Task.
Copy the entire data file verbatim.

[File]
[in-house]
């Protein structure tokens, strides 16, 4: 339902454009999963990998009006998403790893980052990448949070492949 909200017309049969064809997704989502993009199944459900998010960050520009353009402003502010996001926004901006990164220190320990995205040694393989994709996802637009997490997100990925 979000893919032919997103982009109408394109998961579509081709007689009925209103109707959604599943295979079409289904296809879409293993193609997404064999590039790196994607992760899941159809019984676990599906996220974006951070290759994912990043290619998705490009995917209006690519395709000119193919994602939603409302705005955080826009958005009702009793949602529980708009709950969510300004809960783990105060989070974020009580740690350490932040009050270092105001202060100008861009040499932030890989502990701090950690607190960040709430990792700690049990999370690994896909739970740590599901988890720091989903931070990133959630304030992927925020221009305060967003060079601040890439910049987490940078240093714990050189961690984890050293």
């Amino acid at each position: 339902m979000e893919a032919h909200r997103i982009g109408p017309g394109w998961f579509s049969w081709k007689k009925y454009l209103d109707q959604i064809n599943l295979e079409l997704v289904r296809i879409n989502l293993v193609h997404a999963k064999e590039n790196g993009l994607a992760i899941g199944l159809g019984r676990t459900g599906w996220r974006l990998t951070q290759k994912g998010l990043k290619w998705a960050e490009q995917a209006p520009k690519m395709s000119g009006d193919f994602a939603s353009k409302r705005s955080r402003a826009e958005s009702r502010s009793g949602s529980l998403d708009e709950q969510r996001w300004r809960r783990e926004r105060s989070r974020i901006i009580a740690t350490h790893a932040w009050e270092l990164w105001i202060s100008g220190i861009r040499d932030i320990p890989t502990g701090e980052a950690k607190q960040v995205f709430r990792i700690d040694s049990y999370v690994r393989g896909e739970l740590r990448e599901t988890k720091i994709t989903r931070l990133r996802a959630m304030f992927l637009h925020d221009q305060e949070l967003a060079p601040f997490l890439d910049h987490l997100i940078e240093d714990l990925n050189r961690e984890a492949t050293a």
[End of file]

[in-house]
């Protein structure tokens, strides 16, 4: 339902454009999963990998009006998403790893980052990448949070492949 909200017309049969064809997704989502993009199944459900998010960050520009353009402003502010996001926004901006990164220190320990995205040694393989994709996802637009997490997100990925 979000893919032919997103982009109408394109998961579509081709007689009925209103109707959604599943295979079409289904296809879409293993193609997404064999590039790196994607992760899941159809019984676990599906996220974006951070290759994912990043290619998705490009995917209006690519395709000119193919994602939603409302705005955080826009958005009702009793949602529980708009709950969510300004809960783990105060989070974020009580740690350490932040009050270092105001202060100008861009040499932030890989502990701090950690607190960040709430990792700690049990999370690994896909739970740590599901988890720091989903931070990133959630304030992927925020221009305060967003060079601040890439910049987490940078240093714990050189961690984890050293």
């Amino acid at each position: 339902m979000e893919a032919h909200r997103i982009g109408p017309g394109w998961f579509s049969w081709k007689k009925y454009l209103d109707q959604i064809n599943l295979e079409l997704v289904r296809i879409n989502l293993v193609h997404a999963k064999e590039n790196g993009l994607a992760i899941g199944l159809g019984r676990t459900g599906w996220r974006l990998t951070q290759k994912g998010l990043k290619w998705a960050e490009q995917a209006p520009k690519m395709s000119g009006d193919f994602a939603s353009k409302r705005s955080r402003a826009e958005s009702r502010s009793g949602s529980l998403d708009e709950q969510r996001w300004r809960r783990e926004r105060s989070r974020i901006i009580a740690t350490h790893a932040w009050e270092l990164w105001i202060s100008g220190i861009r040499d932030i320990p890989t502990g701090e980052a950690k607190q960040v995205f709430r990792i700690d040694s049990y999370v690994r393989g896909e739970l740590r990448e599901t988890k720091i994709t989903r931070l990133r996802a959630m304030f992927l637009h925020d221009q305060e949070l967003a060079p601040f997490l890439d910049h987490l997100i940078e240093d714990l990925n050189r961690e984890a492949t050293a």